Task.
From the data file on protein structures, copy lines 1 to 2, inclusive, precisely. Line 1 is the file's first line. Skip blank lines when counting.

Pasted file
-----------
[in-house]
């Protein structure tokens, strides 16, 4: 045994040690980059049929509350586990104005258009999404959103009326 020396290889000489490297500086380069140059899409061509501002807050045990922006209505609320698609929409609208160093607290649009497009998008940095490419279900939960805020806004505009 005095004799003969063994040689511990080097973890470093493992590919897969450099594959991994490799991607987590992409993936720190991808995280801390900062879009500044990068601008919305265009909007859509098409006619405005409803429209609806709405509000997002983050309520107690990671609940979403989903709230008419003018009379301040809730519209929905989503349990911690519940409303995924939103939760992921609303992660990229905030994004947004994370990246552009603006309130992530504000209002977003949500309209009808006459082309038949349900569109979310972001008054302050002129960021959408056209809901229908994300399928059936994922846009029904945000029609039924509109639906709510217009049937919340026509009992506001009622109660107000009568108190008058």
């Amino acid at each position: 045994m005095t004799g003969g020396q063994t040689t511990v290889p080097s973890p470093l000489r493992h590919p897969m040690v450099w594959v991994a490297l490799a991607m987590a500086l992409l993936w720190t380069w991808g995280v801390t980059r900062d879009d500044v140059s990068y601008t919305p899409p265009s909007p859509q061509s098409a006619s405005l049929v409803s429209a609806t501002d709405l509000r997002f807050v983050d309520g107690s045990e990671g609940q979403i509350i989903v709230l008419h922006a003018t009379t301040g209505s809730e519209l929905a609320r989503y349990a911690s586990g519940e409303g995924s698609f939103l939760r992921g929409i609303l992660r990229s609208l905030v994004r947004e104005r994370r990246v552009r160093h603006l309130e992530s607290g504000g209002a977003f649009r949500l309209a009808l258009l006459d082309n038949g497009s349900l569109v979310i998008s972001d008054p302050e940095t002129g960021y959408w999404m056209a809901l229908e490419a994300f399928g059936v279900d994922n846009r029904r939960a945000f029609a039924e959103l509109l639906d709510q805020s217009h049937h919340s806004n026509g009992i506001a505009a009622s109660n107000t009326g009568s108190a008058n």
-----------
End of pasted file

[in-house]
């Protein structure tokens, strides 16, 4: 045994040690980059049929509350586990104005258009999404959103009326 020396290889000489490297500086380069140059899409061509501002807050045990922006209505609320698609929409609208160093607290649009497009998008940095490419279900939960805020806004505009 005095004799003969063994040689511990080097973890470093493992590919897969450099594959991994490799991607987590992409993936720190991808995280801390900062879009500044990068601008919305265009909007859509098409006619405005409803429209609806709405509000997002983050309520107690990671609940979403989903709230008419003018009379301040809730519209929905989503349990911690519940409303995924939103939760992921609303992660990229905030994004947004994370990246552009603006309130992530504000209002977003949500309209009808006459082309038949349900569109979310972001008054302050002129960021959408056209809901229908994300399928059936994922846009029904945000029609039924509109639906709510217009049937919340026509009992506001009622109660107000009568108190008058």